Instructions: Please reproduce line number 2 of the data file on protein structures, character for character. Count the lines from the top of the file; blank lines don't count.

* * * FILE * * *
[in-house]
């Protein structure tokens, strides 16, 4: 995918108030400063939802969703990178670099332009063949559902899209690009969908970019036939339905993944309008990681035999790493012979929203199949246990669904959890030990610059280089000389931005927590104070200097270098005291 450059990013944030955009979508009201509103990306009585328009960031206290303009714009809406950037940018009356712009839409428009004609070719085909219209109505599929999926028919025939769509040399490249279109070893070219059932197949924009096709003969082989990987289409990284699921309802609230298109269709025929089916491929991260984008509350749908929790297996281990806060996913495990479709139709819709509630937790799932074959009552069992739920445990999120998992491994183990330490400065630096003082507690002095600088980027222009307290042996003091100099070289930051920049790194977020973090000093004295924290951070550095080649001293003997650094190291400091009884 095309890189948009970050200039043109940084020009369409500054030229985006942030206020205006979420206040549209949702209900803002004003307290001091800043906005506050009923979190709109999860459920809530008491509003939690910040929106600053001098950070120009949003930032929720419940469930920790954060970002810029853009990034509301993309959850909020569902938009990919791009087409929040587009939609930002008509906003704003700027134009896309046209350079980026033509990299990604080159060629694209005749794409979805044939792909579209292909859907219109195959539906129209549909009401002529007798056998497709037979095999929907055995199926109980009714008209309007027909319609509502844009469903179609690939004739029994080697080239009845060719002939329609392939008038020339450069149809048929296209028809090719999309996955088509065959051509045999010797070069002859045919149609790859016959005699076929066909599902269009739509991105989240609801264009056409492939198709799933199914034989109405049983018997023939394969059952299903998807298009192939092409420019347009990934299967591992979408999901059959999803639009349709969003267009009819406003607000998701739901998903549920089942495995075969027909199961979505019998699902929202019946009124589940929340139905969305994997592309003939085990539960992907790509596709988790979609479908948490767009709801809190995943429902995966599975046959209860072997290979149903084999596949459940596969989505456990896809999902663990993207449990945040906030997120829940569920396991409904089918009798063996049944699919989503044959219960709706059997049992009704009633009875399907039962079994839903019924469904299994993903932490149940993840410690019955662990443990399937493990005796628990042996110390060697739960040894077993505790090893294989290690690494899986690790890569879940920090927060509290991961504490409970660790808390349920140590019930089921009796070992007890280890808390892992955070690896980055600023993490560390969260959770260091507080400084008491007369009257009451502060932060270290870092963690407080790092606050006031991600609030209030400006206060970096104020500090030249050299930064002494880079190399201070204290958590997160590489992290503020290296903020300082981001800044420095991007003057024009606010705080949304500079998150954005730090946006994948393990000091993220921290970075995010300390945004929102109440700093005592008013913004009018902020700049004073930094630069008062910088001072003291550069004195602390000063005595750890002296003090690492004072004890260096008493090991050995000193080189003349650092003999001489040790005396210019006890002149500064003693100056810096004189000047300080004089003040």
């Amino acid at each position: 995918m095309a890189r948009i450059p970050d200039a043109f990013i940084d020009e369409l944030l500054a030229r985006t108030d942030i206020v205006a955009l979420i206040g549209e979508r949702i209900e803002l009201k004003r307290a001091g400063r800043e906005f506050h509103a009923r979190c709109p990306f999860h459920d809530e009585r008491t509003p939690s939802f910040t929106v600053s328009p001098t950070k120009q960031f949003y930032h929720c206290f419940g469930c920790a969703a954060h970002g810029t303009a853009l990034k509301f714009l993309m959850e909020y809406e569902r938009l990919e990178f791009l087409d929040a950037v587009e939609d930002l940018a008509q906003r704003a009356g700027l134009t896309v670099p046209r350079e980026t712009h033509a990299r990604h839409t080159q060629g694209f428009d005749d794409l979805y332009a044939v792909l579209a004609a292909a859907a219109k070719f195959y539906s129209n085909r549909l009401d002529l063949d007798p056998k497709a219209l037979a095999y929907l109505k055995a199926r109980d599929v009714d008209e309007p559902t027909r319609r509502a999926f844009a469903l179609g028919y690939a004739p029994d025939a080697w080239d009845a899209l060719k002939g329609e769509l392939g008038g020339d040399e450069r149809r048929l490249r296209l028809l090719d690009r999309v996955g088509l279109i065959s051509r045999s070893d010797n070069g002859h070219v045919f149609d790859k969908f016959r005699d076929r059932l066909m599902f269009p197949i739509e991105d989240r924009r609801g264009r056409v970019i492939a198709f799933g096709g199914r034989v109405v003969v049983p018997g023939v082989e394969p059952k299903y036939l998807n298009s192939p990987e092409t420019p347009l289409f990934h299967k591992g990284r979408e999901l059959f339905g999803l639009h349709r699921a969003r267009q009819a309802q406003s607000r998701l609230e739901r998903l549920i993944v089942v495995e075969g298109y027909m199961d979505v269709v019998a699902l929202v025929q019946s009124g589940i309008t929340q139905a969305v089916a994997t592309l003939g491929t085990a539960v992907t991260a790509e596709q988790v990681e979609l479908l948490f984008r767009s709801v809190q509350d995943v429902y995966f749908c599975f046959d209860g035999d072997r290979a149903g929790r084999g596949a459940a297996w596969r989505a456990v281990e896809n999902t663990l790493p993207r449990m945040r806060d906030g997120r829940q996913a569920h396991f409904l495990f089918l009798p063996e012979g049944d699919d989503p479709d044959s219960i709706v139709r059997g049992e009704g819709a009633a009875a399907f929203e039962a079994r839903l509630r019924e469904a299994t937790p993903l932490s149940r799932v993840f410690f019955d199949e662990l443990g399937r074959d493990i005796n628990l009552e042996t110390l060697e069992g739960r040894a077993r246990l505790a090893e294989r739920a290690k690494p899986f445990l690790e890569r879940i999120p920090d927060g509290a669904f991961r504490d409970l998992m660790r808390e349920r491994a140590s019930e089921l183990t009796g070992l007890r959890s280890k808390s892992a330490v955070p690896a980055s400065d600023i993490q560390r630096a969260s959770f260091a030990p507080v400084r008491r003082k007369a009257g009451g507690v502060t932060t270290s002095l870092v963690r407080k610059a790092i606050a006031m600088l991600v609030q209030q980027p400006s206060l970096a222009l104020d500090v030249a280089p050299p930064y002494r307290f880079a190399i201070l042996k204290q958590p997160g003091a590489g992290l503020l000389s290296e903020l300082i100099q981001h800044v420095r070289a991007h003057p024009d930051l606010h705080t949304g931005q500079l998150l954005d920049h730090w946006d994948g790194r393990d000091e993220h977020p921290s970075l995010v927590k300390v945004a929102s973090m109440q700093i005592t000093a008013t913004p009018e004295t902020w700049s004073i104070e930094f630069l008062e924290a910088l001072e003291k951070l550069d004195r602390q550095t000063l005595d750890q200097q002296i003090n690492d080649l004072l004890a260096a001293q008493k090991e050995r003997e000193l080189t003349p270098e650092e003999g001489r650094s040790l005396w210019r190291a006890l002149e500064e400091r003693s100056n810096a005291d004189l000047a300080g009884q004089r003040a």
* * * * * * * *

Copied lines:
């Protein structure tokens, strides 16, 4: 995918108030400063939802969703990178670099332009063949559902899209690009969908970019036939339905993944309008990681035999790493012979929203199949246990669904959890030990610059280089000389931005927590104070200097270098005291 450059990013944030955009979508009201509103990306009585328009960031206290303009714009809406950037940018009356712009839409428009004609070719085909219209109505599929999926028919025939769509040399490249279109070893070219059932197949924009096709003969082989990987289409990284699921309802609230298109269709025929089916491929991260984008509350749908929790297996281990806060996913495990479709139709819709509630937790799932074959009552069992739920445990999120998992491994183990330490400065630096003082507690002095600088980027222009307290042996003091100099070289930051920049790194977020973090000093004295924290951070550095080649001293003997650094190291400091009884 095309890189948009970050200039043109940084020009369409500054030229985006942030206020205006979420206040549209949702209900803002004003307290001091800043906005506050009923979190709109999860459920809530008491509003939690910040929106600053001098950070120009949003930032929720419940469930920790954060970002810029853009990034509301993309959850909020569902938009990919791009087409929040587009939609930002008509906003704003700027134009896309046209350079980026033509990299990604080159060629694209005749794409979805044939792909579209292909859907219109195959539906129209549909009401002529007798056998497709037979095999929907055995199926109980009714008209309007027909319609509502844009469903179609690939004739029994080697080239009845060719002939329609392939008038020339450069149809048929296209028809090719999309996955088509065959051509045999010797070069002859045919149609790859016959005699076929066909599902269009739509991105989240609801264009056409492939198709799933199914034989109405049983018997023939394969059952299903998807298009192939092409420019347009990934299967591992979408999901059959999803639009349709969003267009009819406003607000998701739901998903549920089942495995075969027909199961979505019998699902929202019946009124589940929340139905969305994997592309003939085990539960992907790509596709988790979609479908948490767009709801809190995943429902995966599975046959209860072997290979149903084999596949459940596969989505456990896809999902663990993207449990945040906030997120829940569920396991409904089918009798063996049944699919989503044959219960709706059997049992009704009633009875399907039962079994839903019924469904299994993903932490149940993840410690019955662990443990399937493990005796628990042996110390060697739960040894077993505790090893294989290690690494899986690790890569879940920090927060509290991961504490409970660790808390349920140590019930089921009796070992007890280890808390892992955070690896980055600023993490560390969260959770260091507080400084008491007369009257009451502060932060270290870092963690407080790092606050006031991600609030209030400006206060970096104020500090030249050299930064002494880079190399201070204290958590997160590489992290503020290296903020300082981001800044420095991007003057024009606010705080949304500079998150954005730090946006994948393990000091993220921290970075995010300390945004929102109440700093005592008013913004009018902020700049004073930094630069008062910088001072003291550069004195602390000063005595750890002296003090690492004072004890260096008493090991050995000193080189003349650092003999001489040790005396210019006890002149500064003693100056810096004189000047300080004089003040």